Is it just me, or what?

December 20, 2004

I first heard the phrase as a child. New and improved. Back then, it was what America was all about. We made things better. It was the natural course of events, a kind of technological Darwinism, whereby the old were left in the dust.

I first heard the phrase as a child: "New and improved." Back then, it was what America was all about. We made things better. It was the natural course of events, a kind of technological Darwinism, whereby the old were left in the dust.

But over the years I came to realize that what the makers of those new and improved products were really saying is that they had been selling us junk. And to make matters worse, we were buying it. But now they'd fixed it. And it was 30% better. So now we can have confidence in their product. Too bad we had to buy that old junk. But at the time, they didn't have anything better. C'est la vie.

Then a few years later, their products were new and improved again, and the cycle was repeated. I started to wonder, what are they not telling us about the products we're now buying?

So it is in imaging. At this last RSNA meeting, just about everything on the exhibit floor was new and improved. Not a single person told me they had the same junk as last year. And I talked to a lot of people. Everybody's product was faster. Quieter. Cheaper. More comfortable. Delivered better DQE. If there was any doubt, all I had to do was look at the version number. Last year was, say, 2.5. Now it's 2.6. Case closed.

One company really threw me for a loop. It renamed all its products. Another renamed itself. If that isn't new, I don't know what is.

Some companies borrowed products from other companies and built them into their own. That happened a lot in PACS. I thought it was a good idea. If you don't have something, why build it yourself? Get it from someone else. But if you are going to build it yourself, and you're going to offer somebody else's first, be sure to say it's "integrated." That way customers won't be tempted to buy best-of-breed components and take the chance of getting a bunch of systems that don't work well together. Integrated systems go through beta testing.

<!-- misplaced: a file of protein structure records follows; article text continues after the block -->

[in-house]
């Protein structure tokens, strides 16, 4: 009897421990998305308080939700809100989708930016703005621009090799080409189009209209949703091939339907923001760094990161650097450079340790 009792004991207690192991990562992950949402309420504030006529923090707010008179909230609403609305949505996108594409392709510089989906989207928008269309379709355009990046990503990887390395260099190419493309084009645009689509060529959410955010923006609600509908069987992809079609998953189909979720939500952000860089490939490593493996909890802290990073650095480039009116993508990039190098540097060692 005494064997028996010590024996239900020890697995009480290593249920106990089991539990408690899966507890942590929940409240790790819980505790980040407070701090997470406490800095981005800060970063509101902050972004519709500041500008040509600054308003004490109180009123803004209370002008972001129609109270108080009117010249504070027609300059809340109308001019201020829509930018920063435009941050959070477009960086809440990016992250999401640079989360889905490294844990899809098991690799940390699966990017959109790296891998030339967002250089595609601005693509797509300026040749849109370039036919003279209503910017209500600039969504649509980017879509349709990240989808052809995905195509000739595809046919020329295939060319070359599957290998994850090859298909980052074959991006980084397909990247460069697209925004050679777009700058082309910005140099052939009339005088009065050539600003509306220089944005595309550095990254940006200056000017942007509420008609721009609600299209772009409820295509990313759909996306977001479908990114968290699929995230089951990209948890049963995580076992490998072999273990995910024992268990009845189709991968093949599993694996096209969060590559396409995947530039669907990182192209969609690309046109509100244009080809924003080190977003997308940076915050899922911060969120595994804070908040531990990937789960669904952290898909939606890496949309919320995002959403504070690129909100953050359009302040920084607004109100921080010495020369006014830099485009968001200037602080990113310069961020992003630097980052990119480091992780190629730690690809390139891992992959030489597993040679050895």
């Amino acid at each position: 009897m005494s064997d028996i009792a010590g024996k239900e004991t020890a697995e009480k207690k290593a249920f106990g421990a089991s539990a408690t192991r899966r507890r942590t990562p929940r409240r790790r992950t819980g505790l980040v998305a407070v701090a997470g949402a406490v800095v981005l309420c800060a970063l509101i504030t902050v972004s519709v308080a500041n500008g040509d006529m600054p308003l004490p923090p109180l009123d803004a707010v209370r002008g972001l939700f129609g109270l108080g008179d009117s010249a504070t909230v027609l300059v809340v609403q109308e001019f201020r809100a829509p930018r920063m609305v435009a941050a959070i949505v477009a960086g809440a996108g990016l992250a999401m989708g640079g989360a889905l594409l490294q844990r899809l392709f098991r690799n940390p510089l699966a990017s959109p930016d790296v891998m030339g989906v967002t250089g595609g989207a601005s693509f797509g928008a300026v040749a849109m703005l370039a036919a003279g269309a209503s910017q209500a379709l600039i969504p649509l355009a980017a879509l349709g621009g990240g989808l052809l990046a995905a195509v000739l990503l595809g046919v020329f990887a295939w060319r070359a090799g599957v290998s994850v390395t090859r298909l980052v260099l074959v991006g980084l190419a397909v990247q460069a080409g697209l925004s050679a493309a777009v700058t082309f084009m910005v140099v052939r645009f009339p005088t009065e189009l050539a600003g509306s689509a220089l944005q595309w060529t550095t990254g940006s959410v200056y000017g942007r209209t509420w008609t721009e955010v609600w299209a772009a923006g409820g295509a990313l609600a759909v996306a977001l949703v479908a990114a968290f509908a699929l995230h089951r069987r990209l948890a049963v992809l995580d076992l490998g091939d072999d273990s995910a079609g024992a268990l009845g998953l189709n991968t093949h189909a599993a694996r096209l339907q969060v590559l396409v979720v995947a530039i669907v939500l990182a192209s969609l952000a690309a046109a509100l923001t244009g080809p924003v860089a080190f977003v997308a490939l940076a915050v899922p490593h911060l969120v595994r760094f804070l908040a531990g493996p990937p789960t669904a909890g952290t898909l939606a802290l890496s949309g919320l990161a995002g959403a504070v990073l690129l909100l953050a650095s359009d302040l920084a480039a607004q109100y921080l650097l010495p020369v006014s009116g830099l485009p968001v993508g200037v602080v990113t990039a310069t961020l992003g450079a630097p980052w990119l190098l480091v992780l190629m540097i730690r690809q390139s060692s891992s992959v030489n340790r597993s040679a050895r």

Beta testing can take a while so, you know, you have to be patient. It was that way with a lot of the new systems on the floor - the high-field open MR scanner, for example. It will be generally available late next year. It was first shown as a work-in-progress at the 1999 RSNA meeting.

You know what RSNA stands for? Real Systems Not Available. It's an old joke, but I never get tired of it.

CT was an eye opener this year. I learned that all 64-slice scanners are not created equal. I sort of expected that, but I wasn't sure how unequal they were until some executives took me aside to explain it. A lot of what they told me was off the record. I should look into it on my own, they said, but I really shouldn't let "blankety blank blank blankety" get away with what they were saying.

(Just a quick note to those of you trying to match the blankety blanks to the words in an actual company's name: Stop. I changed the number of blanketies.)

And to the executive who said the magazine I write for had been mean to him over the years, and because of that he wasn't going to talk to me: I have taken the picture of you and me off my wall.

It seems this meeting gets weirder every year. Maybe it's me. Or maybe it's just that everything is so new and improved.